No. 1 QB in the World Update: We know No. 1, what about the others?
By Mark Simon and Alex Vigderman
So who the heck is the fourth-best quarterback in the NFL? Or the seventh best?
We know that’s not the purpose here. But right now, the No. 1 quarterback in the league is obvious (Patrick Mahomes). And the No. 2 and 3 quarterbacks (Aaron Rodgers and Russell Wilson) are clearcut too, even as they flip places from time to time. That makes for boring articles as we try to publicize these rankings. Thus, we move along.
The most popular comment we got in the early going of releasing these rankings was that Derek Carr was an undeserving No. 4 (we explained why he was where he was). He’s been supplanted by Deshaun Watson, whose status in that position now hinges on how he fares without a couple of his best receivers. They’re now neck-and-neck at 4-5. Tom Brady currently resides in the No. 6 spot but he’s showing his age and you wonder if his aging body can survive a full season like it used to.
Drew Brees is injured and thus slipping in the rankings. If healthy, he could stake a claim to No. 4. But we deal here in what is. And right now, Brees is an isn’t. So instead, Kirk Cousins is No. 7 and Brees is No. 8 and slipping, and his absence could extend a stretch of five different quarterbacks ranking No. 8 in the last five weeks.
Let’s interrupt to remind you what this is:
The World’s No. 1 Quarterback Ranking is based on a model devised by Bill James to evaluate The World’s No. 1 Starting Pitcher. Bill’s model was based on cumulative evaluation of individual starts over an extended time period using the metric Game Score.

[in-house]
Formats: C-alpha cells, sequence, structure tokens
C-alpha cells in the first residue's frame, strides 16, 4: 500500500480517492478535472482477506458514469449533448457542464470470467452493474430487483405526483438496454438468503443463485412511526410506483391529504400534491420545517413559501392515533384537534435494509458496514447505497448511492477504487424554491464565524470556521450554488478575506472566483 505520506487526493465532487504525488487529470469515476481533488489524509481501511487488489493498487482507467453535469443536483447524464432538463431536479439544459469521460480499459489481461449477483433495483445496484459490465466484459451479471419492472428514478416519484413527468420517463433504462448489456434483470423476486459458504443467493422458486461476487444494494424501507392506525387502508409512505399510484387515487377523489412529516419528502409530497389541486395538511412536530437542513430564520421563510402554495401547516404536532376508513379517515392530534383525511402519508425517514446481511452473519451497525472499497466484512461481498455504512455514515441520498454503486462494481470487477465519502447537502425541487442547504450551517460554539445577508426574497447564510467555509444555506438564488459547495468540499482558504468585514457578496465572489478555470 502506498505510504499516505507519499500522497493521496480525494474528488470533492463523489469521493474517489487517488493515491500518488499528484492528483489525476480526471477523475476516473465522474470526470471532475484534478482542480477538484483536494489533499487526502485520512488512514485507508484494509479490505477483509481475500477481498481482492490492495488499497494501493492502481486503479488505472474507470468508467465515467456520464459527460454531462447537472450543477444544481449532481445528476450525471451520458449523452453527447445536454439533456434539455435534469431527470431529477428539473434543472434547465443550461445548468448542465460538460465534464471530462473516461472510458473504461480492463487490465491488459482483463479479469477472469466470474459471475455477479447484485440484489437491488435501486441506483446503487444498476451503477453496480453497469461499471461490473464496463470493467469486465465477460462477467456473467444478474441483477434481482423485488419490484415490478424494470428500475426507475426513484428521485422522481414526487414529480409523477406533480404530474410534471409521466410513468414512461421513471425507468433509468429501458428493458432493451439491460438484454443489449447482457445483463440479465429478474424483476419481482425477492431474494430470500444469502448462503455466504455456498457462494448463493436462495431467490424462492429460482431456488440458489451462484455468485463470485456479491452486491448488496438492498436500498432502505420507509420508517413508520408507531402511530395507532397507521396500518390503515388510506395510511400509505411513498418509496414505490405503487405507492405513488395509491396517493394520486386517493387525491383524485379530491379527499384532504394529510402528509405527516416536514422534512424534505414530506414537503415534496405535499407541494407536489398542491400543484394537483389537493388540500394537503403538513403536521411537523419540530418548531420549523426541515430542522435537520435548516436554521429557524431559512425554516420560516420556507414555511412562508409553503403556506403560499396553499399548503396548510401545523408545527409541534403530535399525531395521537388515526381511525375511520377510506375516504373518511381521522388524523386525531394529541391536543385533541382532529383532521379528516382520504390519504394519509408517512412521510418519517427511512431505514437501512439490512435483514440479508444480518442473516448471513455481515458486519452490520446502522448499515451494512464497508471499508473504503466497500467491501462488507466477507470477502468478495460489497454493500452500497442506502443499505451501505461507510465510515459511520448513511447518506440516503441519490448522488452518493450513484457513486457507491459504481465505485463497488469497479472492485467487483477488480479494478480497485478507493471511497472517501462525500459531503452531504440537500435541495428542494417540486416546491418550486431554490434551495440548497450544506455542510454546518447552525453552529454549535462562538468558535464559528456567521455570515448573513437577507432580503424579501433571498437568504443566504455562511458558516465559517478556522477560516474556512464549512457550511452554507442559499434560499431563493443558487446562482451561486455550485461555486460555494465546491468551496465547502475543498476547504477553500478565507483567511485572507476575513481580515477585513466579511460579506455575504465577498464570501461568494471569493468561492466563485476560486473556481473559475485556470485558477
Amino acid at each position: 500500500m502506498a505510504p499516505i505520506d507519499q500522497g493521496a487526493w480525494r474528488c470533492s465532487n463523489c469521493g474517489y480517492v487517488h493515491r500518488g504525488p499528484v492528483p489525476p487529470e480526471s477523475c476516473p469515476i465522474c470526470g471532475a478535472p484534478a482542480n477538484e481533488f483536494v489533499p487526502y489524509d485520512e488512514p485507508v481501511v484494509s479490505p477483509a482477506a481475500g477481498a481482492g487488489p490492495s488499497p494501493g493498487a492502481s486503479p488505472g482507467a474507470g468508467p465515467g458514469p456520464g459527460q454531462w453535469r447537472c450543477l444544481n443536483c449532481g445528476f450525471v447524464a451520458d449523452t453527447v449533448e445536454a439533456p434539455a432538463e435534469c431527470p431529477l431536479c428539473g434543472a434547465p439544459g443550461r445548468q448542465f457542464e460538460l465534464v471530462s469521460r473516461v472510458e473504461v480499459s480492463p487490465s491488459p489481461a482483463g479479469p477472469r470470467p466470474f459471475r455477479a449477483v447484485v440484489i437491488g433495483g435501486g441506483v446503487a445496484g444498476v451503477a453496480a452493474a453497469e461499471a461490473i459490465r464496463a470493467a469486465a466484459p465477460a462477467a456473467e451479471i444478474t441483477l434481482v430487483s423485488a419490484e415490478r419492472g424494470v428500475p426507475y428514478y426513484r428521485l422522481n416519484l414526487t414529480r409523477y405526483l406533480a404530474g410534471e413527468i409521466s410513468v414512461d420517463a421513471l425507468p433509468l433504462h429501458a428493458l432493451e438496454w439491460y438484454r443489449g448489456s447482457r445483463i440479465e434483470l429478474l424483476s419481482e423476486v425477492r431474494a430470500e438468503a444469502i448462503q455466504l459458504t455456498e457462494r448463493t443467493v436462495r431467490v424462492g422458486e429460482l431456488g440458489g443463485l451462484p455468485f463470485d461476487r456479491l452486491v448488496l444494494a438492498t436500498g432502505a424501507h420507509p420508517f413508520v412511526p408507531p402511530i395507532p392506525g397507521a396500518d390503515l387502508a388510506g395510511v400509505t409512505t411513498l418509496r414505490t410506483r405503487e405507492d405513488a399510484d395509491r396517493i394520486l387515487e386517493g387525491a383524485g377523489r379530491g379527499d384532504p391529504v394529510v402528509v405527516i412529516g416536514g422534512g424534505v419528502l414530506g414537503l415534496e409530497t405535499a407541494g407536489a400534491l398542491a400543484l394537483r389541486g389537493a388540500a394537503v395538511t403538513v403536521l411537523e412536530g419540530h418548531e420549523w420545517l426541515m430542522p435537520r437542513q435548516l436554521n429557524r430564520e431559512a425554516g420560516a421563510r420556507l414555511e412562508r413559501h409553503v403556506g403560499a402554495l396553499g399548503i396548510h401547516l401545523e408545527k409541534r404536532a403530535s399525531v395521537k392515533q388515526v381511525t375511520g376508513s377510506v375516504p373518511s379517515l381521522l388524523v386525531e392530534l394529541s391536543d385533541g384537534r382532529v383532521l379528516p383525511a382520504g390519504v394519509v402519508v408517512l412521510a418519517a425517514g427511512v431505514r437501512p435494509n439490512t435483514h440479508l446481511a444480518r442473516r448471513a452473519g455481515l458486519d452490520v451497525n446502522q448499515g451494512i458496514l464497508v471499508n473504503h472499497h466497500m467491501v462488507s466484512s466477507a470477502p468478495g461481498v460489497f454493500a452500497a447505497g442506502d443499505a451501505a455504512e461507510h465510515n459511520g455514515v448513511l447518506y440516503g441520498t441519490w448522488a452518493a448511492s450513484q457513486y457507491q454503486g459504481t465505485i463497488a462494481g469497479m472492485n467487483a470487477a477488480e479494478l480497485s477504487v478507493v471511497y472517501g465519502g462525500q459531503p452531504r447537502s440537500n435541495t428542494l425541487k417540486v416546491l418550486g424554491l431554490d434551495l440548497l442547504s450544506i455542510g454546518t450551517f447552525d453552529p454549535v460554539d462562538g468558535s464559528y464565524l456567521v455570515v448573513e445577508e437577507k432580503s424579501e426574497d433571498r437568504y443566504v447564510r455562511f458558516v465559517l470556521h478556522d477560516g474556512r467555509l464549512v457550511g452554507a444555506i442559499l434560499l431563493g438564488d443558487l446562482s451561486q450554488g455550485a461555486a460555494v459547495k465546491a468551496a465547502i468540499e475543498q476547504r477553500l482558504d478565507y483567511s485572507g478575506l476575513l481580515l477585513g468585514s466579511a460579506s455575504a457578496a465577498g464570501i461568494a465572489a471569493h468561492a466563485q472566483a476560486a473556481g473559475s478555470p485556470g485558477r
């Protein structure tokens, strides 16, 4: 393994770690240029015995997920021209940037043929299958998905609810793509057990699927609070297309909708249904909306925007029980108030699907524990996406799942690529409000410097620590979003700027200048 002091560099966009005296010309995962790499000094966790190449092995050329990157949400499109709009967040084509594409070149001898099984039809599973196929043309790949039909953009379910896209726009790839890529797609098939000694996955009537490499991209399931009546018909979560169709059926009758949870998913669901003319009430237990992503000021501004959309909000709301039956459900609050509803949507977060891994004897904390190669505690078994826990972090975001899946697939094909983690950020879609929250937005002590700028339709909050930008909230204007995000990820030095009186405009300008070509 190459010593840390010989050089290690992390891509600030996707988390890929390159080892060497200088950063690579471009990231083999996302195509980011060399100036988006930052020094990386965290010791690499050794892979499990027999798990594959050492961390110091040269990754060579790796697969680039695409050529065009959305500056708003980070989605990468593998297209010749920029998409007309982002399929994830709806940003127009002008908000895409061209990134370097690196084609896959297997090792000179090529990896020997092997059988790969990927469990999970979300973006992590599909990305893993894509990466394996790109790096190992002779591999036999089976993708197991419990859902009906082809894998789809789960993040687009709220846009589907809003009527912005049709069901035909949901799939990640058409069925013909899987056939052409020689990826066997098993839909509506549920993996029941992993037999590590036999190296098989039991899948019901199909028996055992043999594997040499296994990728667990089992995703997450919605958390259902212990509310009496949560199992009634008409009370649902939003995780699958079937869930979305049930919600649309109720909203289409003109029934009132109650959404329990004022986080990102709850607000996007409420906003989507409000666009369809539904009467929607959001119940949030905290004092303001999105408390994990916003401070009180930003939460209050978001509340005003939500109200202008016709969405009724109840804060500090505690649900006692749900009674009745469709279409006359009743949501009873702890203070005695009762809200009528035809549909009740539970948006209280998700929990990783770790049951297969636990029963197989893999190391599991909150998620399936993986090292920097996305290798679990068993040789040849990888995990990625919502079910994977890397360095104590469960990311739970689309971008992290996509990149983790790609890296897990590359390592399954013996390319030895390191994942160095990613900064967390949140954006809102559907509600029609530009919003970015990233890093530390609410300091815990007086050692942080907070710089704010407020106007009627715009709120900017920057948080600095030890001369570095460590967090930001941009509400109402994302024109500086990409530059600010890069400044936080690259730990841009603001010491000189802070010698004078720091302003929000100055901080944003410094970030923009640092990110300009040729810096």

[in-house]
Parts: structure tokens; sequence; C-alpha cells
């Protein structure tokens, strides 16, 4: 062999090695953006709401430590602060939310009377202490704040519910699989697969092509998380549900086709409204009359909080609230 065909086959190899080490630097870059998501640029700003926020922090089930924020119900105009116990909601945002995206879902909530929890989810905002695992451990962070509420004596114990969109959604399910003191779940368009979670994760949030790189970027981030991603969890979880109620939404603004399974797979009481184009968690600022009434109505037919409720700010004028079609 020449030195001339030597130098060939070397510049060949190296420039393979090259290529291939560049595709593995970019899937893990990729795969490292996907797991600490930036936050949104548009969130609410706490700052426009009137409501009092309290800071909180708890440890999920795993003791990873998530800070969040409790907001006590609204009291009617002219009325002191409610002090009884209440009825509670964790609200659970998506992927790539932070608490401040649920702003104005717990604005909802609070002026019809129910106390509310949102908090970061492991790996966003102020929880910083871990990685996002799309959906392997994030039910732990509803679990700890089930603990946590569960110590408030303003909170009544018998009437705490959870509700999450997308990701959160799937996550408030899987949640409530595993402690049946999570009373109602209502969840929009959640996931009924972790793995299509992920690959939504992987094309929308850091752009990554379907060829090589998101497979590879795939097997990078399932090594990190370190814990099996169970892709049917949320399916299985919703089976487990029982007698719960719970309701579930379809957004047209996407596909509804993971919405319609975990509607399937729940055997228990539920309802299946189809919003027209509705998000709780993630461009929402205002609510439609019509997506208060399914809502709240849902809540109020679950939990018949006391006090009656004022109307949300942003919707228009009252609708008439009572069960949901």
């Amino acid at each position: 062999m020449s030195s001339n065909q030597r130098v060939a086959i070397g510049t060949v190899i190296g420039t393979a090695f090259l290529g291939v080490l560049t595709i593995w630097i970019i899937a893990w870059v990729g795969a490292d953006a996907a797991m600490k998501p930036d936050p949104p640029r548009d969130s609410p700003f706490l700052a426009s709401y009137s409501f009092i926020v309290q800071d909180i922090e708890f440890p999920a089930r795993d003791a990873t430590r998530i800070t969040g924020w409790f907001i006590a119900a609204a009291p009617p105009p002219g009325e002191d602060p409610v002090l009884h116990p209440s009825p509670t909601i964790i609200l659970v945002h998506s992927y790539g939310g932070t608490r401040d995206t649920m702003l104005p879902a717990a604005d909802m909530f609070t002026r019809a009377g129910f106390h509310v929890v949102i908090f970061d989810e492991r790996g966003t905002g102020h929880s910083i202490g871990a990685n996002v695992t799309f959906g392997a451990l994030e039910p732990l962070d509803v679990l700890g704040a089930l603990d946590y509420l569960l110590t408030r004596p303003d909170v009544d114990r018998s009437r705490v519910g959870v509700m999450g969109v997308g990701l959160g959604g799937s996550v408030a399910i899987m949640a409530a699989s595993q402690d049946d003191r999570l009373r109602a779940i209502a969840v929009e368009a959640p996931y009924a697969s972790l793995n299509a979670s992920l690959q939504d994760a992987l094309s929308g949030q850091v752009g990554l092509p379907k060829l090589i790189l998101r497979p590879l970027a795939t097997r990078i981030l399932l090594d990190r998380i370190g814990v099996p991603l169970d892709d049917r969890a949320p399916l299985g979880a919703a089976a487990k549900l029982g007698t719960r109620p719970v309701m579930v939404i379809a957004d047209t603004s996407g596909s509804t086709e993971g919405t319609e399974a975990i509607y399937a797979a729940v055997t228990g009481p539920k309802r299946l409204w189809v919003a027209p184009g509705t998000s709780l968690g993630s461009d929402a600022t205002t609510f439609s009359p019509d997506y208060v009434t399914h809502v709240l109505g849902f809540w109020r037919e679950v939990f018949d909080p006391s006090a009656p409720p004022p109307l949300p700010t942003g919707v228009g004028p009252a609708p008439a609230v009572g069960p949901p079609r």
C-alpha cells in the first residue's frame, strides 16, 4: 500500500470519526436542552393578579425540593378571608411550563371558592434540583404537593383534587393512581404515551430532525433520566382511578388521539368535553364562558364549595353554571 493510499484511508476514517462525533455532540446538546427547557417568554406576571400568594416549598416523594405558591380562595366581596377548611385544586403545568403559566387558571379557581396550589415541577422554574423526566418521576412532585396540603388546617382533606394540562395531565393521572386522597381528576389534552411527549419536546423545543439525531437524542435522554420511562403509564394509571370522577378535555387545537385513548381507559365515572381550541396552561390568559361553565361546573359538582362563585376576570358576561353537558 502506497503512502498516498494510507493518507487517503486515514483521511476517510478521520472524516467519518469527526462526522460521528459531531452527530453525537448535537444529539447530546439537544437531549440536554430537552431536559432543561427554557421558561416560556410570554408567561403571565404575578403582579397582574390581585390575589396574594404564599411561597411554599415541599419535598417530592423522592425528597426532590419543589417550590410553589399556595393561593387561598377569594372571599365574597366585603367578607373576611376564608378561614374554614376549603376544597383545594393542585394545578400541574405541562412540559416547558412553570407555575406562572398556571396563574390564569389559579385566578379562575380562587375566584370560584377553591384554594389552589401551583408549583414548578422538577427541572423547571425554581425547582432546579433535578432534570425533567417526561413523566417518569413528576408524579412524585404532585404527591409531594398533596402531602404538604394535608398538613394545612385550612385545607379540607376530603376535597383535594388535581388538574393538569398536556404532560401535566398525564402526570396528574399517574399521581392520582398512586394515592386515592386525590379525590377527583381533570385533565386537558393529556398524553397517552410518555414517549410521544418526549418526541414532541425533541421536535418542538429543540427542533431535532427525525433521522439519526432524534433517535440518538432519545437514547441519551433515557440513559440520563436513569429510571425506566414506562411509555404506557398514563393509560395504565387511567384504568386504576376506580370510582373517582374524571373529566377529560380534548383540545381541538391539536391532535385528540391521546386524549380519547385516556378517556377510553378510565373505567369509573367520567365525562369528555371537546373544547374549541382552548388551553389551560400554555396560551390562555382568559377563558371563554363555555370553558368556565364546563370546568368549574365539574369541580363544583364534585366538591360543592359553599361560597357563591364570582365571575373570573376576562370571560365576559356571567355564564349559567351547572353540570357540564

The World’s No. 1 Quarterback Ranking uses our player value stat, Total Points to make a cumulative evaluation of game performance over a three-year period. The key to our calculation is Points Above Average, the statistical underpinning of Total Points that is centered at zero so that positive numbers are above average and negative numbers are below average.
Success over time is key to maintaining a good ranking. Prolonged inactivity results in a ranking drop. The recent performances carry the most weight.
Ok, back to what we were saying.
There’s a lot of quarterback parity (at least relative to the top of the list) once you get to No. 9 Philip Rivers. He’s neck-and-neck with No. 10 Matt Ryan, with Josh Allen a step behind at No. 11. We can talk about Justin Herbert, Ryan Tannehill, Kyler Murray and Teddy Bridgewater. They’re not quite there. They’re not good enough and not consistent enough yet. And if you’re asking about Ben Roethlisberger, last year’s absence cost him spots. He’s No. 18 (and we’ll add in Wednesday’s game against the Ravens next week).
Anyhow, it’s worth noting that the gap between the No. 1 and No. 3 quarterbacks on our list is actually larger than the gap between the No. 4 and No. 11 quarterbacks. Which we suppose also tells you just how good the No. 1 guy is right now.
Maybe in the end, that’s the point here.
Here are the updated rankings
|Rk||Player||PAA Per 60 Snaps||LastRk||StartOfSeasonRk|
|56||Robert Griffin III||-3.0||56||62|